The Goods and Services Tax (Compensation to States) Act of 2017 was enacted to provide compensation to states for any loss of revenue arising from the implementation of the Goods and Services Tax (GST). Under the GST regime, states are required to subsume several indirect taxes into a single tax, which could potentially result in a reduction in the revenue of states. The act provides for the creation of a GST compensation fund, which is financed through the levy of a cess on certain goods and services, and is used to compensate states for any revenue loss arising from the implementation of GST.
The COVID-19 pandemic has had a significant impact on the GST compensation fund and has created new federal tensions. The pandemic has resulted in a significant decline in economic activity and a reduction in the revenue of states, leading to a shortfall in the GST compensation fund. This has resulted in a delay in the payment of compensation to states and has created tension between the central government and the states. Additionally, the central government’s decision to borrow funds to meet the shortfall in the compensation fund has also been met with resistance from some states.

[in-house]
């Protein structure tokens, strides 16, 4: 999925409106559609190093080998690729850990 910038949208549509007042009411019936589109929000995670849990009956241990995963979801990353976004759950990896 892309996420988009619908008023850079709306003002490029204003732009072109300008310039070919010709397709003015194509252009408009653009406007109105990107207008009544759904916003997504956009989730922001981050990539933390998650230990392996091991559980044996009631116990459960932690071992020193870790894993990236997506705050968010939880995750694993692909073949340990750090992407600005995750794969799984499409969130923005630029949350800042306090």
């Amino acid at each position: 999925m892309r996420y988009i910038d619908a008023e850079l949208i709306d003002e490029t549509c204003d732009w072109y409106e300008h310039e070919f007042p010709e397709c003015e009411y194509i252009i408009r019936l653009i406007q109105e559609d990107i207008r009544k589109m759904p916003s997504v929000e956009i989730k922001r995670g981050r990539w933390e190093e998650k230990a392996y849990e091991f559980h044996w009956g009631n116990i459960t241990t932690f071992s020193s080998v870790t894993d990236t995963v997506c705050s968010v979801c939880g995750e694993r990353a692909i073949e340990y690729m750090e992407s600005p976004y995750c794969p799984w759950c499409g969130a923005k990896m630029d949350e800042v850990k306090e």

These developments have highlighted the challenges and tensions in the implementation of the GST regime and the need for effective mechanisms to address them. It has also underscored the need for cooperation and coordination between the central government and the states to address the challenges and tensions arising from the implementation of GST. copyright©iasexpress.net